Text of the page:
Understanding the behavior of our planet’s atmosphere and its interaction with the surface (i.e. the planetary boundary layer) is key to developing accurate weather and climate models, which impacts many sectors of global society, including agriculture, transportation/logistics, health/medical, financial, and manufacturing/technology. Hyperspectral microwave sounding is a powerful method for analyzing the vertical temperature and moisture profiles of the lower atmosphere, with high precision. Current hyperspectral microwave sounding implementations on satellite systems include bulky, heavy, and inefficient radio frequency instruments, which impacts the science mission in terms of duration, global coverage, accuracy / resolution, and cost. By utilizing advanced photonic integrated circuit technology many of the traditional radio frequency components formulating the spectrometer architecture can be replaced by smaller, lighter, and higher functioning photonic components, which can be integrated into a small chip and packaged into a relatively small module. Such a photonic integrated microwave spectrometer (PIMS) can reduce the size, weight and consumed power (SWaP) by a factor >100X, while simultaneously providing increased center frequency range and narrower frequency channel spacing, for increased sounding resolution and accuracy. Freedom Photonics LLC and Purdue University intend to develop and demonstrate the critical photonic elements of a PIMS device, to enable the NASA science mission for hyperspectral microwave sounding and investigation of Earths planetary boundary layer.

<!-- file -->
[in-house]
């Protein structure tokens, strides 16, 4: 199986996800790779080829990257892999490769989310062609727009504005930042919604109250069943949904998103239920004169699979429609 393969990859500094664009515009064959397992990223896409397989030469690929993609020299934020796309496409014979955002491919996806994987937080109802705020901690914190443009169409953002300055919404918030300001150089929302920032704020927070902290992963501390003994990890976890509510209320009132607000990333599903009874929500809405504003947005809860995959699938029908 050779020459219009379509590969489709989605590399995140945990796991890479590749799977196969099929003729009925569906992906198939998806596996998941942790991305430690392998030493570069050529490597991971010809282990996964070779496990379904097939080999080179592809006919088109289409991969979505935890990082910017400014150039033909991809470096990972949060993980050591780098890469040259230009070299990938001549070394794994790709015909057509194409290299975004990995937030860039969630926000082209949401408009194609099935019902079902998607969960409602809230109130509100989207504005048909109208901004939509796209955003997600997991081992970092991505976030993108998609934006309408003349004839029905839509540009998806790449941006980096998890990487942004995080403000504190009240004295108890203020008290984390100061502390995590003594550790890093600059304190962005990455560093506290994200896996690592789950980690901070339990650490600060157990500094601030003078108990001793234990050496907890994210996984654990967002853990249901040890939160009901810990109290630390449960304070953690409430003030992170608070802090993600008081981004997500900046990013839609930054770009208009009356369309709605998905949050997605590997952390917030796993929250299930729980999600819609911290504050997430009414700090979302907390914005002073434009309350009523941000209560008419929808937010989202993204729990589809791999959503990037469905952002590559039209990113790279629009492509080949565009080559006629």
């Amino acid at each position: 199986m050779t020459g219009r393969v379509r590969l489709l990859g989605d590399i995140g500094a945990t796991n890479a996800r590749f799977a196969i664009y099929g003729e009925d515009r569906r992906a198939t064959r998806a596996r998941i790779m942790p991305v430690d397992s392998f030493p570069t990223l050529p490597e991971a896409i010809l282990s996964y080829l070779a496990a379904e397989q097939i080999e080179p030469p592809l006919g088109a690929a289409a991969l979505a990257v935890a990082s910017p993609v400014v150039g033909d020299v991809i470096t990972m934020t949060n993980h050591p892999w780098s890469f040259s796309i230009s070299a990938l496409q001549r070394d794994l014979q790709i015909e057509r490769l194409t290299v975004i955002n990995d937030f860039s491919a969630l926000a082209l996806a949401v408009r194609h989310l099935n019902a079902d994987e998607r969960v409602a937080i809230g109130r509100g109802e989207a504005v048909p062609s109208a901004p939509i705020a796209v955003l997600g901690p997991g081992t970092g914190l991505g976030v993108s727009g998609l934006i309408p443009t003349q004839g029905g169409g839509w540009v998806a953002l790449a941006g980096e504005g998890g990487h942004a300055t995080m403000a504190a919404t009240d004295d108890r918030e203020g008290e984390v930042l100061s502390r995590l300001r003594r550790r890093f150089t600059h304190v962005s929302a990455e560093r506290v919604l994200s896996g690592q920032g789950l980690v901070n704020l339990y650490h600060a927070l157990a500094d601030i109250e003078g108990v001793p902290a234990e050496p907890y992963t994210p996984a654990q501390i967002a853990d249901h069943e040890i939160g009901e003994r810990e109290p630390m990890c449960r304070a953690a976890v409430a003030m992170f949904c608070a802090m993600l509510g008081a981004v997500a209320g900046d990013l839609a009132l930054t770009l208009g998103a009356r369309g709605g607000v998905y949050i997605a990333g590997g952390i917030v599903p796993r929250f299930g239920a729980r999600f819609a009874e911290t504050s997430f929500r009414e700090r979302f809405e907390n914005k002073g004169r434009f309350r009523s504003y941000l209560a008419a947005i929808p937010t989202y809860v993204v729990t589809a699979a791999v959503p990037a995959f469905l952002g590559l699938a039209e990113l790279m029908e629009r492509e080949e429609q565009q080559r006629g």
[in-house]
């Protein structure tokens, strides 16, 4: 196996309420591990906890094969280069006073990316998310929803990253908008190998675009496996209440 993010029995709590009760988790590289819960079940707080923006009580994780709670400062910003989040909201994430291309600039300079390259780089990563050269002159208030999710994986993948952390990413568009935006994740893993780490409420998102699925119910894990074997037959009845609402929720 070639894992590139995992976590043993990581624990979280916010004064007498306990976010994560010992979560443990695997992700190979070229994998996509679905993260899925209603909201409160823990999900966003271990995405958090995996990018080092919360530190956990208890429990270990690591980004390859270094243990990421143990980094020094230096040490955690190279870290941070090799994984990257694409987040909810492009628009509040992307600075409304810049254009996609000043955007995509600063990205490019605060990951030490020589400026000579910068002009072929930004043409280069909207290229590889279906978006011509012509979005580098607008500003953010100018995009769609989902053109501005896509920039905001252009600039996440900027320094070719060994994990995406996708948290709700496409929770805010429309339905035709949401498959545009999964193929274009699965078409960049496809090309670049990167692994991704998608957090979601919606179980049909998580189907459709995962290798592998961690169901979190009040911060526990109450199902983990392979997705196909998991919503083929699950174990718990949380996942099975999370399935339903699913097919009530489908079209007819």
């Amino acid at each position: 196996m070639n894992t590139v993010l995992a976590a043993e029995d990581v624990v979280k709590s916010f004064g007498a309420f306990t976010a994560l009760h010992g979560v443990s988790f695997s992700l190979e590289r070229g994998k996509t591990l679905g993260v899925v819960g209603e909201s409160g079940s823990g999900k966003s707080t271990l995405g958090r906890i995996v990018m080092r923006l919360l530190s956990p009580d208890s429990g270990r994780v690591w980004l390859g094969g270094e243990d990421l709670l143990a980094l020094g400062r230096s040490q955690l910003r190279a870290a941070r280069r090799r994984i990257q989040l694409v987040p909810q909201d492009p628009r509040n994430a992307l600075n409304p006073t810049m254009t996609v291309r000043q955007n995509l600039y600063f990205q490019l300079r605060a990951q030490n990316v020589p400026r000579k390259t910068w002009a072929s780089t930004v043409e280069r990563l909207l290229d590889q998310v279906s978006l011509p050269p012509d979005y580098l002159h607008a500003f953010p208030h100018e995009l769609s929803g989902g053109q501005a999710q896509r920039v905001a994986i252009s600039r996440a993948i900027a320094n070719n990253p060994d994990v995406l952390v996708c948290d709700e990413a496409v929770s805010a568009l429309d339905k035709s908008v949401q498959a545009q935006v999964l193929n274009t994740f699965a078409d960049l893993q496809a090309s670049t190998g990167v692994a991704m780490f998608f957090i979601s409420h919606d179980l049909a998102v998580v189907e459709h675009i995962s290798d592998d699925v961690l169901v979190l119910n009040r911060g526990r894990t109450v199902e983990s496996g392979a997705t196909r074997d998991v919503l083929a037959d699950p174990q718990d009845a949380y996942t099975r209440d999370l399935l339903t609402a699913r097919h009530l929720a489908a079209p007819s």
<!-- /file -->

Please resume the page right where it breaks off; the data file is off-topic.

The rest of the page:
RF / Microwave spectrometers on a chip, for Earth, planetary, and astrophysics science missions on the ground and in space; RF / Microwave signal processing; antenna remoting; ultra-stable and tunable RF / microwave local oscillator generation
High-speed optical data communications; electronic warfare (EW); signals intelligence (SIGINT); antenna remoting